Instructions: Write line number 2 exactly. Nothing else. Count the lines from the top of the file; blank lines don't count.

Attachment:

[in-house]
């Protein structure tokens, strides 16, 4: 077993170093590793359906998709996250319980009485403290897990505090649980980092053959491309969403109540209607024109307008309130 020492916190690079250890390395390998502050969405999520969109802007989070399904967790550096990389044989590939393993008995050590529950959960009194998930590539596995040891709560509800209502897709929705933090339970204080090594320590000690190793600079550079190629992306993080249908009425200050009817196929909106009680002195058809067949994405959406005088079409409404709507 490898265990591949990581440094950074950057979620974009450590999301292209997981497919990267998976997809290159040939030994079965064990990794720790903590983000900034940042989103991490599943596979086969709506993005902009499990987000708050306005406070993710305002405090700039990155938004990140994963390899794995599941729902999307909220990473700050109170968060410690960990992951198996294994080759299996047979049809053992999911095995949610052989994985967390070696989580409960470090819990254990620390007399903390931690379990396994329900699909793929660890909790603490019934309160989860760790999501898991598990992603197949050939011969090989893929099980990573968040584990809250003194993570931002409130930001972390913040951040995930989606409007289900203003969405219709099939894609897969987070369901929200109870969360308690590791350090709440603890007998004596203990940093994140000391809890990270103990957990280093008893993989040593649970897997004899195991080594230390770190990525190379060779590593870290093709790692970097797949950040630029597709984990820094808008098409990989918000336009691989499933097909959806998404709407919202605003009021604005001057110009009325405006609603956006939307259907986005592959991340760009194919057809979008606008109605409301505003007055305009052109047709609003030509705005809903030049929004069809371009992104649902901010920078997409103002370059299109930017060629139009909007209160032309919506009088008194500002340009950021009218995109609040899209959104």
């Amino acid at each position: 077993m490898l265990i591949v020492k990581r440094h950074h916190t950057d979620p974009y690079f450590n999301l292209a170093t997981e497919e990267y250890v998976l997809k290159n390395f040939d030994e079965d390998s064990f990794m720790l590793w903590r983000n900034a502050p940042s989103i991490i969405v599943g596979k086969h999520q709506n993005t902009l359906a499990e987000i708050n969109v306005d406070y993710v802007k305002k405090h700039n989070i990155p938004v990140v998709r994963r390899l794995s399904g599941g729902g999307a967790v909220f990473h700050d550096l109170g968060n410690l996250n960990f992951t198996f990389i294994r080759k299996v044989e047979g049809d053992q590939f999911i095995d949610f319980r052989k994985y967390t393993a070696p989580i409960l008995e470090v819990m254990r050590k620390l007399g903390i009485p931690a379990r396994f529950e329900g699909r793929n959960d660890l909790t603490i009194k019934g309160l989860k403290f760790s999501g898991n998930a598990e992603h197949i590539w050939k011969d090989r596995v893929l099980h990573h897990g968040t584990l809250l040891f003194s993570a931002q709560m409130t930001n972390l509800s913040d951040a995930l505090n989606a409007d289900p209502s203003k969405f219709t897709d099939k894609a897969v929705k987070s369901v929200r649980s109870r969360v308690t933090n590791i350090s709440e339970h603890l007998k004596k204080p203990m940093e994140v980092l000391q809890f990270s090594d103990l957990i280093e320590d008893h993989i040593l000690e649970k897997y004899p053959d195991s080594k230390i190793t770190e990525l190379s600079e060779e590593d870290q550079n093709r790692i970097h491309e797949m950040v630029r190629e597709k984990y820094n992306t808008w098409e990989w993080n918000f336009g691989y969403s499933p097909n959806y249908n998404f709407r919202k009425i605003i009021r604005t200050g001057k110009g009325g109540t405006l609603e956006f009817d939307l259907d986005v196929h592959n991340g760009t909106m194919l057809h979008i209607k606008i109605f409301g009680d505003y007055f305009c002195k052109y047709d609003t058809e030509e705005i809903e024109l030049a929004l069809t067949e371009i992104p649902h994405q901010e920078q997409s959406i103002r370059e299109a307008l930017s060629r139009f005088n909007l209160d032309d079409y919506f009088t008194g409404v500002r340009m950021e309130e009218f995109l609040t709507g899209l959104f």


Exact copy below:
């Protein structure tokens, strides 16, 4: 077993170093590793359906998709996250319980009485403290897990505090649980980092053959491309969403109540209607024109307008309130 020492916190690079250890390395390998502050969405999520969109802007989070399904967790550096990389044989590939393993008995050590529950959960009194998930590539596995040891709560509800209502897709929705933090339970204080090594320590000690190793600079550079190629992306993080249908009425200050009817196929909106009680002195058809067949994405959406005088079409409404709507 490898265990591949990581440094950074950057979620974009450590999301292209997981497919990267998976997809290159040939030994079965064990990794720790903590983000900034940042989103991490599943596979086969709506993005902009499990987000708050306005406070993710305002405090700039990155938004990140994963390899794995599941729902999307909220990473700050109170968060410690960990992951198996294994080759299996047979049809053992999911095995949610052989994985967390070696989580409960470090819990254990620390007399903390931690379990396994329900699909793929660890909790603490019934309160989860760790999501898991598990992603197949050939011969090989893929099980990573968040584990809250003194993570931002409130930001972390913040951040995930989606409007289900203003969405219709099939894609897969987070369901929200109870969360308690590791350090709440603890007998004596203990940093994140000391809890990270103990957990280093008893993989040593649970897997004899195991080594230390770190990525190379060779590593870290093709790692970097797949950040630029597709984990820094808008098409990989918000336009691989499933097909959806998404709407919202605003009021604005001057110009009325405006609603956006939307259907986005592959991340760009194919057809979008606008109605409301505003007055305009052109047709609003030509705005809903030049929004069809371009992104649902901010920078997409103002370059299109930017060629139009909007209160032309919506009088008194500002340009950021009218995109609040899209959104």